Brooks (brooksmoses) wrote,

Much Ado About Nothing

As suzanne noted, Joss Whedon's Much Ado About Nothing is playing at the Aquarius in Palo Alto, and we went off to see it this afternoon. They've only got showtimes listed on the website through the 20th, and something else is starting on the 21st (though they do have two theatres, so that may not be conclusive), so if you want to see it it may be prudent to see it soon.

Also, you do want to see it.

It is a really good adaptation. The acting is really great, which is fun with the fact that it's using the original text; there are lots of places with reactions and unspoken communication -- and it's fun watching how they interplay with the verbal lines. The visual humor of the parts where Benedict and Beatrice are eavesdropping on conversations for their benefit are really well done, especially Beatrice's.

The other thing that's great about the acting is that ... well, there are some bits of the play that are a bit hard to sell as being something that real people would do. I am admittedly not the best person to judge, but to me they really did sell most of them; Claudio's flip-flopping of emotions between love and jealousy in particular.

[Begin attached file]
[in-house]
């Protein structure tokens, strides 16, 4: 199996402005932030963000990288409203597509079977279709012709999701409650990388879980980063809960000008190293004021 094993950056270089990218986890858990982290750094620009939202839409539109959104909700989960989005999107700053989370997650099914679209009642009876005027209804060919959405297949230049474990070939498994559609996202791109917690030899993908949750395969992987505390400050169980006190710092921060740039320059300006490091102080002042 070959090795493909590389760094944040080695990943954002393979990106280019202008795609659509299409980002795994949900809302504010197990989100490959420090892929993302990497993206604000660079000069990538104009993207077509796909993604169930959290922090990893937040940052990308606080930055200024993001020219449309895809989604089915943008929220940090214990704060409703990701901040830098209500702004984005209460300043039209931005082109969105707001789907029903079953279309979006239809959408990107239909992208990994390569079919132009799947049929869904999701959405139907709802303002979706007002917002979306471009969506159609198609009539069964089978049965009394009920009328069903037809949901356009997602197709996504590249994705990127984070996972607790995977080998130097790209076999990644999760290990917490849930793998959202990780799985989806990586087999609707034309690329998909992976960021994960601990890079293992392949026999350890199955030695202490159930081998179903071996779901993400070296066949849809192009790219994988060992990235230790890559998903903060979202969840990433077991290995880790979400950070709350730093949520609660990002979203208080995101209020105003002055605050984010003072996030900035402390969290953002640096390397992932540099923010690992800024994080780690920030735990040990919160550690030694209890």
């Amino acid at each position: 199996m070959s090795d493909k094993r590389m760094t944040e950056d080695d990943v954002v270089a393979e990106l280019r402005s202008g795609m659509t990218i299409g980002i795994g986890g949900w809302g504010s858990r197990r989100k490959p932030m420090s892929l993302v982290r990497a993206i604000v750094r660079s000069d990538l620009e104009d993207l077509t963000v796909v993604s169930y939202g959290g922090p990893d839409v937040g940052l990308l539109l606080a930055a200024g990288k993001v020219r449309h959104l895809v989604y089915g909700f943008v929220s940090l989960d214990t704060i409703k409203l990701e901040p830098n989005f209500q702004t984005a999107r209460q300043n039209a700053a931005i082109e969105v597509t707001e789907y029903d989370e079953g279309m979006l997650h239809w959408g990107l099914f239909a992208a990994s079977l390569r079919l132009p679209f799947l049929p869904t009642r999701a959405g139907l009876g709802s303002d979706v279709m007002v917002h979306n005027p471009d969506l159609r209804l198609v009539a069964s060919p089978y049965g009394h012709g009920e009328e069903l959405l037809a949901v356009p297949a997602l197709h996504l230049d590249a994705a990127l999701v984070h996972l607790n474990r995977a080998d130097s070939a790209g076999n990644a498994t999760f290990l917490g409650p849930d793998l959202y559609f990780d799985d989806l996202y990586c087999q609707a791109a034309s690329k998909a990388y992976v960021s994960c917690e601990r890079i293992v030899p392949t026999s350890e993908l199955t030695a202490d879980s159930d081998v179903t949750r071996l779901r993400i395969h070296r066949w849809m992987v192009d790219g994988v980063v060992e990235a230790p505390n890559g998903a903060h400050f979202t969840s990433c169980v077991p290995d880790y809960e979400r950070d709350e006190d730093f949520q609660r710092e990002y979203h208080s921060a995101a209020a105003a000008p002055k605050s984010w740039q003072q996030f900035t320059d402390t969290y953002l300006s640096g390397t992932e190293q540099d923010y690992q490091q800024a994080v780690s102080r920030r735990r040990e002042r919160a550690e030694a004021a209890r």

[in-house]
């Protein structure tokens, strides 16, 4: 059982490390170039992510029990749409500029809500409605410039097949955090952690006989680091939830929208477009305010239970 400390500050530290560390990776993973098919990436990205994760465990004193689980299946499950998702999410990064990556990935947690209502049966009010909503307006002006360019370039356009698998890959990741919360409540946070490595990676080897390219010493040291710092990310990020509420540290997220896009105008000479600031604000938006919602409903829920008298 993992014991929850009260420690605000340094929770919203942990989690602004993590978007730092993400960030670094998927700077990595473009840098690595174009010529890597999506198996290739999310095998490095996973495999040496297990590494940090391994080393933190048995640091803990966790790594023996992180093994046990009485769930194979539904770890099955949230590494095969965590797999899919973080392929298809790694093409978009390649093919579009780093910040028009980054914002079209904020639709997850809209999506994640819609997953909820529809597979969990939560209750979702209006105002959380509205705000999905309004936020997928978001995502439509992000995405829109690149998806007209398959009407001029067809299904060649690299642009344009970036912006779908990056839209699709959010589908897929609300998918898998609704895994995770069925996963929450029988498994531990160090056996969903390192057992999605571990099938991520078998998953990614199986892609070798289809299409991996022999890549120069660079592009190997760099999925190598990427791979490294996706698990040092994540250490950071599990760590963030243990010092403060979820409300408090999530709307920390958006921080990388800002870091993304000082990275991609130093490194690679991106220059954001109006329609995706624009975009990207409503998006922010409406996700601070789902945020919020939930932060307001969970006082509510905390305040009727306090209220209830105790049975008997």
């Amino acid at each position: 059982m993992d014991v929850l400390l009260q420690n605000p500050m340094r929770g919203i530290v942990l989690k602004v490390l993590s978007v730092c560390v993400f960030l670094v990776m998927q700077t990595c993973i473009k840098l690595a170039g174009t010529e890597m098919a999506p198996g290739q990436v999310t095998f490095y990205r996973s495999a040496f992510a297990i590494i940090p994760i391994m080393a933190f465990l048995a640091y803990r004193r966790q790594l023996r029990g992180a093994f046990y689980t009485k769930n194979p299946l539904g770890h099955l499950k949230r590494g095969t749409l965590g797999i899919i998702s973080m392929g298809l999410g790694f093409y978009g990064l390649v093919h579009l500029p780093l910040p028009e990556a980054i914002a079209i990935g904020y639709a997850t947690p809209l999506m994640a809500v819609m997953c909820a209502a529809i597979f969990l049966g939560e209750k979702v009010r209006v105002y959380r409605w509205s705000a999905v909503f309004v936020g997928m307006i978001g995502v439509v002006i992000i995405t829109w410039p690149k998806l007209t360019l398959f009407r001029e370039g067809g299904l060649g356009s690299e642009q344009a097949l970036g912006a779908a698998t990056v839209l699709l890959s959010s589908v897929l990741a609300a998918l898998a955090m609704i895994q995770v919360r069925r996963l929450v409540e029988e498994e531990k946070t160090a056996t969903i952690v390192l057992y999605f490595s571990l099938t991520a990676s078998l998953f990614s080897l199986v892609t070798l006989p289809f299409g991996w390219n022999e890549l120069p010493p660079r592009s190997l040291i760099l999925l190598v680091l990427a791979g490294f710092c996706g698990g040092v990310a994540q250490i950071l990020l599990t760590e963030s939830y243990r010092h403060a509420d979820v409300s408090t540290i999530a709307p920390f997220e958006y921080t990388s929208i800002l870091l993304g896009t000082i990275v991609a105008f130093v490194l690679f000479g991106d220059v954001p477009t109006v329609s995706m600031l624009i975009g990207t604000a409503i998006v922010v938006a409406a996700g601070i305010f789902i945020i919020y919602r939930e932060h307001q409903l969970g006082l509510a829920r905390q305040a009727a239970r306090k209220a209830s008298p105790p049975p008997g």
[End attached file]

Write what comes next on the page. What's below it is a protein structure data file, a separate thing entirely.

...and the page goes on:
I was also quite taken with the choice to do this in black-and-white, despite the modern-day setting. It added a layer of anachronism to the visual setting that seemed to balance the anachronism of the language, with the result that they both seemed part of the whole rather than the language just seeming weird. Likewise, in some of the parts where the text devolves into almost absurdist humor, there's visual humor to go along with it. (Nathan Fillion putting on his sunglasses had me laughing out loud, which is rather an unexpected thing to say out of context. Also there were altogether way too many shoulder holsters in that scene, which was entirely appropriate.)

Also, Joss had a whole movie and didn't kill off a beloved character. Which is also rather remarkable.

So, yeah. Go see it.

Crossposted from Dreamwidth (original here), with comment count unavailable comments. Comment here or there; comments here will eventually be duplicated to there.
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